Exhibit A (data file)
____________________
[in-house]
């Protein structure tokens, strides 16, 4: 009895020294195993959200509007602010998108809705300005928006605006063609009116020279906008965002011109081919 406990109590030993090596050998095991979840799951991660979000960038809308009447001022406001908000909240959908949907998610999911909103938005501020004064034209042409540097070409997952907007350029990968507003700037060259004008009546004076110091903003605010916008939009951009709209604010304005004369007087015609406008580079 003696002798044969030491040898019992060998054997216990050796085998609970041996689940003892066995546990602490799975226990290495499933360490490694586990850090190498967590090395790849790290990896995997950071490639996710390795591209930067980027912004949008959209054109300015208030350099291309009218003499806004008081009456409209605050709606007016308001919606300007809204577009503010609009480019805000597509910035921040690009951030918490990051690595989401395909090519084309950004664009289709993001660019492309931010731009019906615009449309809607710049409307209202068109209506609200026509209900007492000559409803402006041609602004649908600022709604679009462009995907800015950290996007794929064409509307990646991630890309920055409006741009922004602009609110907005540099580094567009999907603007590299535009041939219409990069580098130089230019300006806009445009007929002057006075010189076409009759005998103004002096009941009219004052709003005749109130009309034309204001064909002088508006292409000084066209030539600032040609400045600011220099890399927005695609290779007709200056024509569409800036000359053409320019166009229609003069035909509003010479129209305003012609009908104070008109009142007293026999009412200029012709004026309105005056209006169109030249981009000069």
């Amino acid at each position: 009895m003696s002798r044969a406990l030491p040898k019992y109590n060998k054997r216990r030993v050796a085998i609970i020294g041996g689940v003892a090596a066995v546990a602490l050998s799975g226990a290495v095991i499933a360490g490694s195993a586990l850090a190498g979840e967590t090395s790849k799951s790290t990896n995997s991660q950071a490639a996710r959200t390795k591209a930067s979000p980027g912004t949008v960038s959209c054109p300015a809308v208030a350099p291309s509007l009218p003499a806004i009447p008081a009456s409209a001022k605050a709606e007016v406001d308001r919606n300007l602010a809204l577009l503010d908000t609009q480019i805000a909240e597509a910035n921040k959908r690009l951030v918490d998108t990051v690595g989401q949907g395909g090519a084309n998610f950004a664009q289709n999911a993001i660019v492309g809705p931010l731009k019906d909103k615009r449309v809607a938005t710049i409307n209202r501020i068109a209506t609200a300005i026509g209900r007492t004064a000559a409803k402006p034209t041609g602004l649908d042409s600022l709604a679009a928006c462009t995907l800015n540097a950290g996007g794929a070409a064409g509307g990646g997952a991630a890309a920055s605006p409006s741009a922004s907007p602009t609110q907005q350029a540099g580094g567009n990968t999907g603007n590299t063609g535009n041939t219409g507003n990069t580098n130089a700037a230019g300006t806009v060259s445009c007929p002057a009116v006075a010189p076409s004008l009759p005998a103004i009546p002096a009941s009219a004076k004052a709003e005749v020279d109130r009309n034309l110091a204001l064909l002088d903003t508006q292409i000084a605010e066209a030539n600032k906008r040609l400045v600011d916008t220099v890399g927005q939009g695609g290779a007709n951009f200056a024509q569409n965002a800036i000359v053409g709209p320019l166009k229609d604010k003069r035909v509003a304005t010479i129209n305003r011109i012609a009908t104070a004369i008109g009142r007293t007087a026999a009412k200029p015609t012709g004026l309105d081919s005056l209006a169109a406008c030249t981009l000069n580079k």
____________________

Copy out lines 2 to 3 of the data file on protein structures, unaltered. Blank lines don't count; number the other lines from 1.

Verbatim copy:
């Protein structure tokens, strides 16, 4: 009895020294195993959200509007602010998108809705300005928006605006063609009116020279906008965002011109081919 406990109590030993090596050998095991979840799951991660979000960038809308009447001022406001908000909240959908949907998610999911909103938005501020004064034209042409540097070409997952907007350029990968507003700037060259004008009546004076110091903003605010916008939009951009709209604010304005004369007087015609406008580079 003696002798044969030491040898019992060998054997216990050796085998609970041996689940003892066995546990602490799975226990290495499933360490490694586990850090190498967590090395790849790290990896995997950071490639996710390795591209930067980027912004949008959209054109300015208030350099291309009218003499806004008081009456409209605050709606007016308001919606300007809204577009503010609009480019805000597509910035921040690009951030918490990051690595989401395909090519084309950004664009289709993001660019492309931010731009019906615009449309809607710049409307209202068109209506609200026509209900007492000559409803402006041609602004649908600022709604679009462009995907800015950290996007794929064409509307990646991630890309920055409006741009922004602009609110907005540099580094567009999907603007590299535009041939219409990069580098130089230019300006806009445009007929002057006075010189076409009759005998103004002096009941009219004052709003005749109130009309034309204001064909002088508006292409000084066209030539600032040609400045600011220099890399927005695609290779007709200056024509569409800036000359053409320019166009229609003069035909509003010479129209305003012609009908104070008109009142007293026999009412200029012709004026309105005056209006169109030249981009000069």
């Amino acid at each position: 009895m003696s002798r044969a406990l030491p040898k019992y109590n060998k054997r216990r030993v050796a085998i609970i020294g041996g689940v003892a090596a066995v546990a602490l050998s799975g226990a290495v095991i499933a360490g490694s195993a586990l850090a190498g979840e967590t090395s790849k799951s790290t990896n995997s991660q950071a490639a996710r959200t390795k591209a930067s979000p980027g912004t949008v960038s959209c054109p300015a809308v208030a350099p291309s509007l009218p003499a806004i009447p008081a009456s409209a001022k605050a709606e007016v406001d308001r919606n300007l602010a809204l577009l503010d908000t609009q480019i805000a909240e597509a910035n921040k959908r690009l951030v918490d998108t990051v690595g989401q949907g395909g090519a084309n998610f950004a664009q289709n999911a993001i660019v492309g809705p931010l731009k019906d909103k615009r449309v809607a938005t710049i409307n209202r501020i068109a209506t609200a300005i026509g209900r007492t004064a000559a409803k402006p034209t041609g602004l649908d042409s600022l709604a679009a928006c462009t995907l800015n540097a950290g996007g794929a070409a064409g509307g990646g997952a991630a890309a920055s605006p409006s741009a922004s907007p602009t609110q907005q350029a540099g580094g567009n990968t999907g603007n590299t063609g535009n041939t219409g507003n990069t580098n130089a700037a230019g300006t806009v060259s445009c007929p002057a009116v006075a010189p076409s004008l009759p005998a103004i009546p002096a009941s009219a004076k004052a709003e005749v020279d109130r009309n034309l110091a204001l064909l002088d903003t508006q292409i000084a605010e066209a030539n600032k906008r040609l400045v600011d916008t220099v890399g927005q939009g695609g290779a007709n951009f200056a024509q569409n965002a800036i000359v053409g709209p320019l166009k229609d604010k003069r035909v509003a304005t010479i129209n305003r011109i012609a009908t104070a004369i008109g009142r007293t007087a026999a009412k200029p015609t012709g004026l309105d081919s005056l209006a169109a406008c030249t981009l000069n580079k």